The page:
Soon the world of GPS will be headed out of the parks and into shopping malls and buildings all over the country. Microsoft has released a study exploring technology they are currently researching to bring GPS indoors without the use of Wifi. According to the study, the solution to the indoor GPS problem is by attaching a steerable, high-gain, directional antenna to the front of the GPS receiver which helps attain location fixes using signal processing from the cloud with acquisition results from different directions over time.
The research team tested their theory with a 10×10 inch board with 16 antennas arranged in a ray in 31 random indoor single-story locations such as warehouses and shopping centers. They were able to obtain location fixes in 20 of them with a median error of less than 10 meters. According to Jie Liu, a principle researcher at Microsoft, this is a test that all conventional GPS receivers fail. With more research, Liu said he expected the technology to shrink to a more viable size.
Right now, indoor GPS is provided through a set of Wifi maps which infer user location based on the device-provided Wifi signature. The study states that they felt this method was time consuming and expensive, and the profiling is a continuing process because the number of Wifi access points change over time. However, with this new method, Microsoft would be able to pinpoint location without profiling or using unreliable Wifi connections–as long as the end device had the proper multiantenna configuration–with no additional infrastructure needed.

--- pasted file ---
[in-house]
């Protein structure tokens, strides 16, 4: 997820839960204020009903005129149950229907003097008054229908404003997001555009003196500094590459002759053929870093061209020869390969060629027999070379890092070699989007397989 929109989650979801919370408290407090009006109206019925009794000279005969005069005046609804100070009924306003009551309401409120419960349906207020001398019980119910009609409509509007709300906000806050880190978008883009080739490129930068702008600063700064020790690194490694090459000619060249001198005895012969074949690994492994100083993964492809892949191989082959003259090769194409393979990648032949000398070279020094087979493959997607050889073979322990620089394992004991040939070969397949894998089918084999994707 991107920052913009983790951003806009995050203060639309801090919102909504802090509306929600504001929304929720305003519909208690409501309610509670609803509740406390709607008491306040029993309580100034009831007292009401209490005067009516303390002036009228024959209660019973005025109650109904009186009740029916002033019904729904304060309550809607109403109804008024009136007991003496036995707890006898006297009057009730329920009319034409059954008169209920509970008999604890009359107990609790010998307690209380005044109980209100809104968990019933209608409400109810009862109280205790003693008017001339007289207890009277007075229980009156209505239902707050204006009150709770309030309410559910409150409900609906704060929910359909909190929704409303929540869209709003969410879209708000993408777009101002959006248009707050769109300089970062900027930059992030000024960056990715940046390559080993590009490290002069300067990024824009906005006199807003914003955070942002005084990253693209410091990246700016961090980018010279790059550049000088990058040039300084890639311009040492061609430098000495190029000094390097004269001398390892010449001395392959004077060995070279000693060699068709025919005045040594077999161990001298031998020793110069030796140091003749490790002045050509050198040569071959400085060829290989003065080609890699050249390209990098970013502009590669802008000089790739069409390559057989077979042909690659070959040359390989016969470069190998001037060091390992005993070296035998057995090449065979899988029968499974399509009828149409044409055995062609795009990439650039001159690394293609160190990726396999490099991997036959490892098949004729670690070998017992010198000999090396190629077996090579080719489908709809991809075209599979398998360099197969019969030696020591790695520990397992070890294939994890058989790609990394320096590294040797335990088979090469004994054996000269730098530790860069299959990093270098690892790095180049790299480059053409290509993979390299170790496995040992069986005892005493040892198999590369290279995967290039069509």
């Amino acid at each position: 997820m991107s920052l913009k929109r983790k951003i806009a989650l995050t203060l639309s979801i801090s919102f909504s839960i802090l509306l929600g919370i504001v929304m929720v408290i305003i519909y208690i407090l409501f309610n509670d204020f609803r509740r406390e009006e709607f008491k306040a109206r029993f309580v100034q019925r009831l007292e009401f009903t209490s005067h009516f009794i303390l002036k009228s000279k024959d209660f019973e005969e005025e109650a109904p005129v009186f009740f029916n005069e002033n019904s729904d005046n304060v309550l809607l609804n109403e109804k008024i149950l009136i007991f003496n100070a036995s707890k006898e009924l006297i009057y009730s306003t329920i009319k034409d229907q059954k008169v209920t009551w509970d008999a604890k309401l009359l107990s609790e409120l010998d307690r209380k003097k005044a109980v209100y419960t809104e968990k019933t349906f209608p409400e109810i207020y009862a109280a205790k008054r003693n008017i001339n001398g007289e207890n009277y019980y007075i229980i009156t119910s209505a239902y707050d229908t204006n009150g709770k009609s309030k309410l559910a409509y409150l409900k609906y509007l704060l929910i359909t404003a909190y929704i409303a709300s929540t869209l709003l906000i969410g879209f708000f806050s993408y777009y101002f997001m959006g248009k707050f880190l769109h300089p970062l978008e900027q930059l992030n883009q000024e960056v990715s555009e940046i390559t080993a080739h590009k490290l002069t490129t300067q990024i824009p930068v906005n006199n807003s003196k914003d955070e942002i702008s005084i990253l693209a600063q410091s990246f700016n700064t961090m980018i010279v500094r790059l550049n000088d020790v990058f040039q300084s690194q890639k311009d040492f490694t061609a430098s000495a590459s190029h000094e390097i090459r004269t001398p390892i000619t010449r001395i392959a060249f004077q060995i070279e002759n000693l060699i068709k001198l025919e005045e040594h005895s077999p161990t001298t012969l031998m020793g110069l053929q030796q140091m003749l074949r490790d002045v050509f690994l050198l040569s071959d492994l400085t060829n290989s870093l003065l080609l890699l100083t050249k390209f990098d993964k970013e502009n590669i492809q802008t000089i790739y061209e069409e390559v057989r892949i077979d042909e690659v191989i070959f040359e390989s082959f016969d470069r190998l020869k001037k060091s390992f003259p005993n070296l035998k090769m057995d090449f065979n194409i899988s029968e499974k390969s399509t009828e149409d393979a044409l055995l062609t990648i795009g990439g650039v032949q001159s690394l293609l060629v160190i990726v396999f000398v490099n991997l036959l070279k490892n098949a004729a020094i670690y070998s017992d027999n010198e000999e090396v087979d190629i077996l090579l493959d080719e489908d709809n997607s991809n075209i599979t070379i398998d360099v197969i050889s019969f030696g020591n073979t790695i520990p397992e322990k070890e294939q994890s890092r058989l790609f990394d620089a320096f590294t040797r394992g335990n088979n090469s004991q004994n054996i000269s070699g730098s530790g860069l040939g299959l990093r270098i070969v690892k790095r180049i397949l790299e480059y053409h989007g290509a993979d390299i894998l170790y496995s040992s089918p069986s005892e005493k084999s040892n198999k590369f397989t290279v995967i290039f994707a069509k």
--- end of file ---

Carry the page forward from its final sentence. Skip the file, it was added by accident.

“People spend more than 80 percent of their time indoors,” Liu said in a blog post. “Location is key contextual information to enable smart services, such as Cortana. With GPS and Wifi-based solutions, people are taking outdoor location services for granted on mobile devices, but that experience has not been transformed to indoor environments.” The team did admit that not all indoor places can currently receive GPS signals and it is a work in progress.
This new research may completely change the way people use GPS. Someday soon it may be as common for shopping-mall lovers to GPS their way to the nearest Starbucks as it is for outdoor enthusiasts find their way around new trails.